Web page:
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In 1942 the world was in turmoil. German troops stood at the gates to Stalingrad, a series of Japanese victories had brought them to point where they could make a concerted push on Port Moresby. Darwin has been bombed with the loss of many lives. While the Battle of Midway had turned the tide in the great maritime struggle of the Pacific, the Allies badly needed a substantial victory on land. So did Churchill whose political fortunes were precarious. Here at Alamein, the Eighth Army delivered that victory marking, as Churchill said, ‘the end of the beginning’ of the terrible global war.
Even in this era of globalisation, characterised by the instantaneous transmission of news, the mind boggles at how far from Australia we are as we stand here 70 years later. Here we, citizens of one of the world’s younger nations, gather in the land of the pyramids, the veritable cradle of civilization.
What were young Australian men and women of the 9th Australian Division and other units of the 2n AIF doing here in 1942? What had they been doing in Tobruk months earlier? Or why, for that matter, had they fought in the Middle East a quarter of a century earlier against the decaying Ottoman Empire?
The elapse of time can dim the clarity of the cause for which they fought and died here. Yet they came to this far off foreign land like hundreds of thousands of other Australian soldiers, from the very inception of our nation, for a complex amalgam of reasons. Of course they were inspired by high ideals, but, even more importantly, they were imbued with a hard headed appreciation of what was at stake should Nazi Germany and Imperial Japan dominate the global order.
Thus they fought to guarantee the security of their nation and their loved ones. Even today, well meaning but misguided people, refer to battles like El Alamein as being part of ‘other peoples’ wars, fought at a time when the war in the Pacific was at a tipping point.’
Nothing could be further from the truth. To assert that is to dismiss as victims, men who knowingly left the safety and comfort of home to engage in a great global contest against totalitarianism and for democratic values.
The soldiers of the 9th Division embodied the noble pragmatism that characterises all Australia’s wars. Ever since Federation we have sent our young men and - increasingly of late- our young women- to fight alongside soldiers of like minded allies to preserve the global order that underpins our security and prosperity. On solemn occasions such as these it is tempting to resort to flowery rhetoric. But to me, that does not honour those who fought here nearly as much as a cool headed appraisal of what they achieved.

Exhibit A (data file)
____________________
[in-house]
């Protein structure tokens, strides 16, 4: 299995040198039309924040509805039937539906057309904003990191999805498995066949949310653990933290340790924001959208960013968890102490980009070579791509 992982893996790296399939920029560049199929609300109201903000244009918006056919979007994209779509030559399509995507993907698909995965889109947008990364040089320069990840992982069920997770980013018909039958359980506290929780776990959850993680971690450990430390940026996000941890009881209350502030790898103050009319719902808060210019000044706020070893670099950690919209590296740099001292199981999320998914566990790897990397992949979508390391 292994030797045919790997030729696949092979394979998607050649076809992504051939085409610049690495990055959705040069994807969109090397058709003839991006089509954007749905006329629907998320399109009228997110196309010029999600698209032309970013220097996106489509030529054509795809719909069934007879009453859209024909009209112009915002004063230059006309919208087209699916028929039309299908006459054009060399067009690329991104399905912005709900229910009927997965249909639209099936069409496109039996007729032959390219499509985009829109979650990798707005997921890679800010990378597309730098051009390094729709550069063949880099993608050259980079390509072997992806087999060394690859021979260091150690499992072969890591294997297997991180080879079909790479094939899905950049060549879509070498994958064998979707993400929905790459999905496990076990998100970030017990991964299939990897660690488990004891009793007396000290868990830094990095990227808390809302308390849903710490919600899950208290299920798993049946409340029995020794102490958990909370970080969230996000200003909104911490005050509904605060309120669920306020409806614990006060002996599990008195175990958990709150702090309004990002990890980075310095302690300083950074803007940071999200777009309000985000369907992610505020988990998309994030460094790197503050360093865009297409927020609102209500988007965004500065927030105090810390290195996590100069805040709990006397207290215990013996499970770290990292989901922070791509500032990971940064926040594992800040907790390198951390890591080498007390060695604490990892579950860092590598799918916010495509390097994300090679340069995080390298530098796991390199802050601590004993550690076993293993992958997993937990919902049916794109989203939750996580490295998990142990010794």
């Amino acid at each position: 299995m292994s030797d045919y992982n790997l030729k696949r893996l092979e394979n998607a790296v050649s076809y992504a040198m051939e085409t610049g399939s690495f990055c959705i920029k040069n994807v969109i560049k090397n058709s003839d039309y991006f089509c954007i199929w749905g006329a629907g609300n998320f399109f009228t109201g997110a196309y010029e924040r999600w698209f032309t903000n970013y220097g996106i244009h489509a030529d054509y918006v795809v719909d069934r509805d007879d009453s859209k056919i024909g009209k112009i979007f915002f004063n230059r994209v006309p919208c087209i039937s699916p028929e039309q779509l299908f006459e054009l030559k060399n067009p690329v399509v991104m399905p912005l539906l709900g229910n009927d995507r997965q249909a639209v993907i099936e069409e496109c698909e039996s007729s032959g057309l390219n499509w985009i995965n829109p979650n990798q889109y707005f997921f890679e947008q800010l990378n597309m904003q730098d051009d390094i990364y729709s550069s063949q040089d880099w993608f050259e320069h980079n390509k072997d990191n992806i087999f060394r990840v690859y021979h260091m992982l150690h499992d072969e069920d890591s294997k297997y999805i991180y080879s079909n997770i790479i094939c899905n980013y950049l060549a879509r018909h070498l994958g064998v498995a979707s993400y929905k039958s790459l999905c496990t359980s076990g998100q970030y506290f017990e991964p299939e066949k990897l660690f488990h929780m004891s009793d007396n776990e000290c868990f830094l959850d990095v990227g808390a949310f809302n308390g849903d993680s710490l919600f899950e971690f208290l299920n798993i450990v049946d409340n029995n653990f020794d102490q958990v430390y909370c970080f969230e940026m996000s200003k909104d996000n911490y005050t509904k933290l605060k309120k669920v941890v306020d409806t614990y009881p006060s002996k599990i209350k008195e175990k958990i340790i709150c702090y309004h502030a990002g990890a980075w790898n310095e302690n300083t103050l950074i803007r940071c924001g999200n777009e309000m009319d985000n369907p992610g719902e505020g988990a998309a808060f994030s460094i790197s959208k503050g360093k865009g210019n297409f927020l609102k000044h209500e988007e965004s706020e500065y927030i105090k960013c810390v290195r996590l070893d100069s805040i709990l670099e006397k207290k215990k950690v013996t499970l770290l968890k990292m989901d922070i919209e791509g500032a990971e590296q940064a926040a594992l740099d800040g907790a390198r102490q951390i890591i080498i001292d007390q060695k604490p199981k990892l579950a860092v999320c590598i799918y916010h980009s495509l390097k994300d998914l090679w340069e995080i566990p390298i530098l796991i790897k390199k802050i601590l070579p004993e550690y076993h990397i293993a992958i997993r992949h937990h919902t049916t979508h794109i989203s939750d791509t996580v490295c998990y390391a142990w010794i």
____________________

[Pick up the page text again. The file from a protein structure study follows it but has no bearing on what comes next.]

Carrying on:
Ultimately our Army, and our Defence Force, is tool of statecraft. Australian soldiers fight wars and bear the worst of the privations, but they are sent to do so by an elected Government with a clear eye to the national interest and a democratic mandate to secure it.
For Australian soldiers there are no ‘other peoples’ wars - there are merely wars in which the Australian Army fights to preserve a benign global order. The battle of El Alamein fitted into that prevailing paradigm of Australian Grand Strategy.
Our soldiers fought superbly here. They did so joined in commitment and sacrifice with British, Indian, South African and New Zealand soldiers. Indeed, every one of those nations remains an ally to this day. And we must remember too, the superb joint contribution of the Royal Australian Air Force which flew close air support and bombing missions that achieved decisive effects, and the work done by the Royal Australian Navy, that “scrap iron flotilla”, which fought to keep vital sea lanes in the Mediterranean open.
As the professional head of our Army I am deeply proud of what our soldiers are achieving on current operations. When I speak to them, I challenge them as to the legacy they will leave for those who will soldier after them. In doing so, I remind them of our Army’s past and the legacy they have been left.
In the pantheon of bravery and sacrifice that lights our past, in the glow of battles such as Gallipoli, Kokoda, Kapyong and Long Tan, none burns brighter than Alamein. Our current Army ethos is founded on courage, initiative and teamwork. It is a legacy given to us by those men, and women, who fought here, in this place for the secure and prosperous Australia we enjoy today.
Lest we forget.